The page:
As the sense of things falling apart deepens every passing day, it is hard to focus on any one aspect of the national crisis. The situation in Pakistan’s frontier regions does seem to be very critical, with increasing pressure from militants and continuing ambivalence about what our rulers want to do about it. Meanwhile, the economic downturn is becoming more and more alarming. And the leaders of the Pakistan People’s Party are engaged in mutual recriminations.
One way of portraying the state of the nation would be to simply recount all the big headlines of the week. But that would demand a more extensive projection of events that this space would allow. In fact, just one day’s developments can open a wide window on the entire scene. For instance, on the same day – Thursday – that saw a violent demonstration by small investors at the Karachi Stock Exchange, Baitullah Mehsud told the ruling coalition in the Frontier to step down in five days or “prepare itself to face the consequences”.
Also on Thursday, US-based International Republican Institute (IRI) released its latest survey, conducted in June, to report that eighty-three per cent of Pakistanis want President Pervez Musharraf to be removed and the judges to be restored. Irrespective of the range of error that such surveys contain, there should be no doubt about the level of support that the lawyers’ movement has generated and about its political implications.
We do not know what the present leadership of the PPP had anticipated when it decided, in defiance of the Bhurban declaration that it had signed on March 9, to evade the two issues that the people are most concerned about. Perhaps it thought that other concerns would overshadow the otherwise urgent matters relating to the judiciary and the presidency. After all, the nation is beset with so many dire challenges and there is this argument that the restoration of judges is not as important, say, as the economic depression that has touched all lives.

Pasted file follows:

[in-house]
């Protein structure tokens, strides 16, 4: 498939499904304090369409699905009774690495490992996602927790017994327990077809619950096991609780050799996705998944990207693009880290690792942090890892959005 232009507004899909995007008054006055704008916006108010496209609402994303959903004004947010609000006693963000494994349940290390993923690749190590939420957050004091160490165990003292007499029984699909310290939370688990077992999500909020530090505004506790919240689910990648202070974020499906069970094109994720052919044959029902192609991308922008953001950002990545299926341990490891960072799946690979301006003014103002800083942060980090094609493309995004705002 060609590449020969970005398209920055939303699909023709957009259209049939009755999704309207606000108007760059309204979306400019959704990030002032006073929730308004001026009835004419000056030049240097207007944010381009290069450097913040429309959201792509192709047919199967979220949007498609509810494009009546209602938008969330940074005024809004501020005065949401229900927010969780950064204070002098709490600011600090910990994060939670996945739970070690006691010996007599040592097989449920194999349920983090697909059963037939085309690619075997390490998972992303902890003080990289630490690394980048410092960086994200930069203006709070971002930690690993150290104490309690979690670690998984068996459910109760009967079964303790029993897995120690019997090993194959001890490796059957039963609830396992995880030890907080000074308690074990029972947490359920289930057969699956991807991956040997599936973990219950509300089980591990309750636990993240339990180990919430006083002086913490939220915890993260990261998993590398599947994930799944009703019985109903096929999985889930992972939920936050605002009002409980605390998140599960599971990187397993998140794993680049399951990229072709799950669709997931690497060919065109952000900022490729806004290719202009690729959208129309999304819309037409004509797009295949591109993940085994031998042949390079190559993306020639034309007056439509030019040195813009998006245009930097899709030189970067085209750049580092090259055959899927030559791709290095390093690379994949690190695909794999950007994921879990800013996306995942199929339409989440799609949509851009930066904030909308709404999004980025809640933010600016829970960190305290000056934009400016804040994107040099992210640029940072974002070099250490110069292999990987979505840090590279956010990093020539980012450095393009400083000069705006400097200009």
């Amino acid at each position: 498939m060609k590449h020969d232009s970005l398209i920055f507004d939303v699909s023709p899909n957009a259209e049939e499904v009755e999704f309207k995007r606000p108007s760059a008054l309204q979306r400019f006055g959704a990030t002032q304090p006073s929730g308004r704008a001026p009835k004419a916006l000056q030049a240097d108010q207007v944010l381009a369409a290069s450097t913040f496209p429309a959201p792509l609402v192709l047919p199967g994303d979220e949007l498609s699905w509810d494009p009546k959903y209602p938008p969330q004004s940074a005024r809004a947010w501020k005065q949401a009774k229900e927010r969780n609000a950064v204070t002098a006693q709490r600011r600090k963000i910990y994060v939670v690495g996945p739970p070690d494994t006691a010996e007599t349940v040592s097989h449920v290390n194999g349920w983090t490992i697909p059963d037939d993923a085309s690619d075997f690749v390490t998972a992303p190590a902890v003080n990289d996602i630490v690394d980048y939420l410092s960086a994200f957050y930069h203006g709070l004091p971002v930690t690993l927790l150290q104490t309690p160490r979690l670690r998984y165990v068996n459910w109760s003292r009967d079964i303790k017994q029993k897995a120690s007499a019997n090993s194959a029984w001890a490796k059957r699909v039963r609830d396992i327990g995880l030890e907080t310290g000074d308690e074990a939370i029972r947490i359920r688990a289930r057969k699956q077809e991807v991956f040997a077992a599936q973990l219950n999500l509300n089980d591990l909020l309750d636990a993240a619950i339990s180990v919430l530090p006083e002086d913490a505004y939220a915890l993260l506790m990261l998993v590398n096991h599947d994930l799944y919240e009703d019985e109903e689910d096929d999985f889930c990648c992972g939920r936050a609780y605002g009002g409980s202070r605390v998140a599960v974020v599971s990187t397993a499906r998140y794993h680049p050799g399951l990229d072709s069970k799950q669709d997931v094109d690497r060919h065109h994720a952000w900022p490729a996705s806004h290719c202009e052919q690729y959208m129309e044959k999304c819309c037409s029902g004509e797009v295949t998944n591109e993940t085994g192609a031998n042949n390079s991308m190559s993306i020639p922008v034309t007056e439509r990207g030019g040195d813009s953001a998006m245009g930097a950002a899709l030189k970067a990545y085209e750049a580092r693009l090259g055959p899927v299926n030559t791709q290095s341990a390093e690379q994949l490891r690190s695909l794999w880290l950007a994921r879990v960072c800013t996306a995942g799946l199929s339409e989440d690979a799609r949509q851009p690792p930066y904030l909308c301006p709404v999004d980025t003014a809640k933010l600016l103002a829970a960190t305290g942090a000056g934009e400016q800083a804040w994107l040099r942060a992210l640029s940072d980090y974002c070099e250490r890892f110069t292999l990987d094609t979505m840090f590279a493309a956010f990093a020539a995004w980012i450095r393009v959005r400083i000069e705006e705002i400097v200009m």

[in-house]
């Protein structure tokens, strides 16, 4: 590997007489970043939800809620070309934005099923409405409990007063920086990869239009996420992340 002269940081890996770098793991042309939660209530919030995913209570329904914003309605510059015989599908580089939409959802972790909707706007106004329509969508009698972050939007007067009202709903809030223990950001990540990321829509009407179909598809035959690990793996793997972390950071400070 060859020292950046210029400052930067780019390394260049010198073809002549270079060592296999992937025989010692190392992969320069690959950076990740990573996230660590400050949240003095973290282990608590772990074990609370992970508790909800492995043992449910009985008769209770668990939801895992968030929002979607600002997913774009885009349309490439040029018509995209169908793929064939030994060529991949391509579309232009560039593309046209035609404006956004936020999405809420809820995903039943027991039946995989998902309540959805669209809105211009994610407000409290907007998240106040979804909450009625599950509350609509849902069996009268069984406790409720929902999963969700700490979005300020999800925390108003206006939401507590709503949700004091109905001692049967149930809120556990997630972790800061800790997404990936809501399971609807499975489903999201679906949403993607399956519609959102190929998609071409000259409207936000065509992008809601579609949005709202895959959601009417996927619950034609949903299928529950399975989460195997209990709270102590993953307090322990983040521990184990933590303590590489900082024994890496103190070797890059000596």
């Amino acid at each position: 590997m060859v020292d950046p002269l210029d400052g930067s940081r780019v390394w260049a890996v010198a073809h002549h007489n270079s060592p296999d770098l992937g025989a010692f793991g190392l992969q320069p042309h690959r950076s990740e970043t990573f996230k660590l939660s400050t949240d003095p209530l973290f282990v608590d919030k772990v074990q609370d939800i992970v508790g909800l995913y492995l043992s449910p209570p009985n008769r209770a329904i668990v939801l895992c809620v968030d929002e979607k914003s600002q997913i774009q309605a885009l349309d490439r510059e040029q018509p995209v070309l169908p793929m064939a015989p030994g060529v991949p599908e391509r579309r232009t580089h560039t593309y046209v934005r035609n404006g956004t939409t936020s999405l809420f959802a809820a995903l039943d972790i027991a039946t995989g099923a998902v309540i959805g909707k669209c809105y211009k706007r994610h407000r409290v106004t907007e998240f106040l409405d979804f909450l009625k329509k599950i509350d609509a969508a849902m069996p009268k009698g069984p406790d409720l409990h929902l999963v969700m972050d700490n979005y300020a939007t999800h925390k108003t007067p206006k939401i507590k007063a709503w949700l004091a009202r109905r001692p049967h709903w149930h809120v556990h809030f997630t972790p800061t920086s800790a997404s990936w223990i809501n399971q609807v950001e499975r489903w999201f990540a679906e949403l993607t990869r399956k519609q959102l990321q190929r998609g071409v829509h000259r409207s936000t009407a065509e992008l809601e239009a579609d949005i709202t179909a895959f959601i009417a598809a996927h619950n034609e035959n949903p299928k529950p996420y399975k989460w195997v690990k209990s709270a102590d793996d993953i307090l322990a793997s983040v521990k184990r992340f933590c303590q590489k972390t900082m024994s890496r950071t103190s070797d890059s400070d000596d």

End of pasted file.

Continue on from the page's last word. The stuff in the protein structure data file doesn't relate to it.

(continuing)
But the fact is that the betrayal of the expectations of the people has played a large part in creating the current state of gloom and anxiety. This reminds me of how the rulers have repeatedly ignored the consequences of expedient moves that they have made. Nothing exemplifies this lack of forethought more glaringly then the rise of the militants not just in the tribal areas but across the country. One could see it coming, beginning with Ziaul Haq’s potentially foul involvement in the Afghan jehad in the eighties.
A report in The Guardian this week reveals, on the basis of newly released US official documents, that the Pakistani government gave substantial military support to the Taliban in the years leading to the September 11, 2001 attacks. We had certainly acknowledged diplomatic and economic links with the Taliban but the US documents refer to sending of arms and soldiers.
A State Department briefing paper dated January 1997 said that for Pakistan, “a Taliban-based government in Kabul would be as good as it can get in Afghanistan”. Significantly, it added: “Many Pakistanis claim they detest the Taliban brand of Islam, noting that it might infect Pakistan, but this apparently is a problem for another day”.